What Are the Risk Factors for Breast Cancer?
Calculate Your Breast Cancer Risk
(for women 35-84)
Request Information on Future Breast Cancer Prevention Trials
What is a Clinical Trial?
Why Should You Participate in a Clinical Trial?
Profiles of Prevention Study Participants
About the NSABP
Clinical Trial and Cancer Resources
A Note About Genetic Testing
General Information About Breast Cancer
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Why Should You
Participate in a Clinical Trial?

People decide to be part of a cancer prevention clinical trial for many reasons. For example:

Some people who have higher cancer risk participate in a cancer prevention trial because they want to take a more active role in their health care. Also, because study participants get regular and careful medical attention, some health problems may be found early.

Some people feel good about contributing to medical knowledge. If the study agent turns out to be effective against cancer, it may help others. For example, prevention trials showed that aspirin helps prevent heart attacks, and now many people take aspirin daily on their doctor's advice.

You need to weigh the possible benefits and possible risks for yourself. The list in the next section may help you do that. You also may find it useful to talk with family members or friends, your health care providers, and anyone you know who has been in a clinical trial.

Prevention Clinical Trials: Weighing the Pros and Cons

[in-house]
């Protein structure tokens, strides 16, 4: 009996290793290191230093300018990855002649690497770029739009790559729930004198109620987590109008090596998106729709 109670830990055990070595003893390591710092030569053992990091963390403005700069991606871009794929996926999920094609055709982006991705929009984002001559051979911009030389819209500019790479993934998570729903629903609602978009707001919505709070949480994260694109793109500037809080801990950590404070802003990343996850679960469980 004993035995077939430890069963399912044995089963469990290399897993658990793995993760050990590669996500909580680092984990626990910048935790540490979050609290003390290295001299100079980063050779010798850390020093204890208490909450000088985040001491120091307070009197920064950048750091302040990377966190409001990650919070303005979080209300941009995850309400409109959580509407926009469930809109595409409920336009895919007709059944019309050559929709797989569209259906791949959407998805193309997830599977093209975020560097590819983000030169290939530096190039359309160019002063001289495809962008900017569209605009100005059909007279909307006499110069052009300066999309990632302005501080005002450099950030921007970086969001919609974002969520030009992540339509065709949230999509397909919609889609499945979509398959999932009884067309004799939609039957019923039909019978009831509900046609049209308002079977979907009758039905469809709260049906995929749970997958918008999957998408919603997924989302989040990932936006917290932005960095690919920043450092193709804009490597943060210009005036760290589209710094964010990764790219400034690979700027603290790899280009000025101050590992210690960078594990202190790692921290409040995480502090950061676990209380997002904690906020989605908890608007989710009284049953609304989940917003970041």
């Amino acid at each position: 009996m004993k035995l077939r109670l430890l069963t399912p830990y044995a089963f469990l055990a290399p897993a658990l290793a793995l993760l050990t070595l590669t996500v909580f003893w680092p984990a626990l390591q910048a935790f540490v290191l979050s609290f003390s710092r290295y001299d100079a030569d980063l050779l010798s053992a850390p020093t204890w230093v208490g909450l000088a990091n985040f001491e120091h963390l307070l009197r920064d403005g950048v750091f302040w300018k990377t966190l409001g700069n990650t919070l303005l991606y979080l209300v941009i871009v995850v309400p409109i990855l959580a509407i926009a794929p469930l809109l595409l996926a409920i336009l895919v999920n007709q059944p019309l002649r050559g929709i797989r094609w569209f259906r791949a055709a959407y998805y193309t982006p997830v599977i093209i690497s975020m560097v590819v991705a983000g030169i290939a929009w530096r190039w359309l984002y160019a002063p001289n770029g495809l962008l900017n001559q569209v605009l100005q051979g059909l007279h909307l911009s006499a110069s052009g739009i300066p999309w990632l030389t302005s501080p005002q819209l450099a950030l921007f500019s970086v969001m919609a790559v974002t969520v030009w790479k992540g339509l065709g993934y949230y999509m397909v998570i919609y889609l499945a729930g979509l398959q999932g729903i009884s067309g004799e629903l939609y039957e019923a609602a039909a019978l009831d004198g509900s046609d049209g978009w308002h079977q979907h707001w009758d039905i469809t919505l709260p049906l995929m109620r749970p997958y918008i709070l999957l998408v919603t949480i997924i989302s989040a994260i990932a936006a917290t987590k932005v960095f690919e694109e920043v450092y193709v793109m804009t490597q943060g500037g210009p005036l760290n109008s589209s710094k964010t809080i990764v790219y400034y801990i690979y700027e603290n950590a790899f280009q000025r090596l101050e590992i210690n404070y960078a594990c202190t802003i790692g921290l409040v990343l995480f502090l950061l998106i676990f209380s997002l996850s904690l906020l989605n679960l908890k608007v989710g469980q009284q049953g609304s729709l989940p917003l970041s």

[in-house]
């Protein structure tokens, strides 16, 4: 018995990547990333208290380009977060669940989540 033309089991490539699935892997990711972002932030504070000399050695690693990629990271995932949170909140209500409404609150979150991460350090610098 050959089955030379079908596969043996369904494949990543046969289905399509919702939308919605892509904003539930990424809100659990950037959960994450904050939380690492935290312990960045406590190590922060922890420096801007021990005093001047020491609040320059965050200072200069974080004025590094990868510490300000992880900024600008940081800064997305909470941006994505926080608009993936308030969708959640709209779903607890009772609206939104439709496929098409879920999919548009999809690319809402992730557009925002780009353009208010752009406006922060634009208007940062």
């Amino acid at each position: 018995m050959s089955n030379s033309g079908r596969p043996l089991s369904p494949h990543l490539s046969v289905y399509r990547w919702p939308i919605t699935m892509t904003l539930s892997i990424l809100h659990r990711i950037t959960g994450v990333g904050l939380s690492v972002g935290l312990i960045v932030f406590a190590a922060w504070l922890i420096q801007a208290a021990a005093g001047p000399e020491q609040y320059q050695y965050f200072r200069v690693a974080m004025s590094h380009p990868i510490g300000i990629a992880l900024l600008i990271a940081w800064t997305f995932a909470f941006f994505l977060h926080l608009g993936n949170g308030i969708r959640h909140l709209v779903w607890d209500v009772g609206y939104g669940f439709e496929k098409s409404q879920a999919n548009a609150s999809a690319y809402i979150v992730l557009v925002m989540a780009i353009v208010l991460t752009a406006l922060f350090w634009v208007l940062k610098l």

Possible Benefits:

  • If the approach being studied is found to be helpful, you may be among the first to benefit.
  • In a cancer prevention clinical trial, your health is carefully monitored.
  • A cancer prevention clinical trial gives you a chance to help scientists learn more about cancer prevention and help others.

    Possible Drawbacks:

  • New approaches may have side effects or risks unknown to the doctors.
  • The side effects, and results, of a new approach may be worse than what's currently recommended.
  • Even if a new approach has benefits, it may not work for you.
  • Health insurance and managed care providers don't always cover all costs in a clinical trial. (To find out what costs are likely to be covered for you, talk to a member of the research team or a social worker.) For more information about insurance coverage, see the Insurance Coverage Resource Guide section of this site.

Questions To Ask about Prevention Trials

Finding answers, and making choices, may be hard for people who are at risk for cancer--and for those who care about them. It's important for you to discuss your concerns and your choices with your doctor and with the staff of any clinical study that you're thinking of joining.

Ask questions about any issues that concern you. You need to understand your choices.

This Web site is a product of the
National Surgical Adjuvant Breast and Bowel Project (NSABP).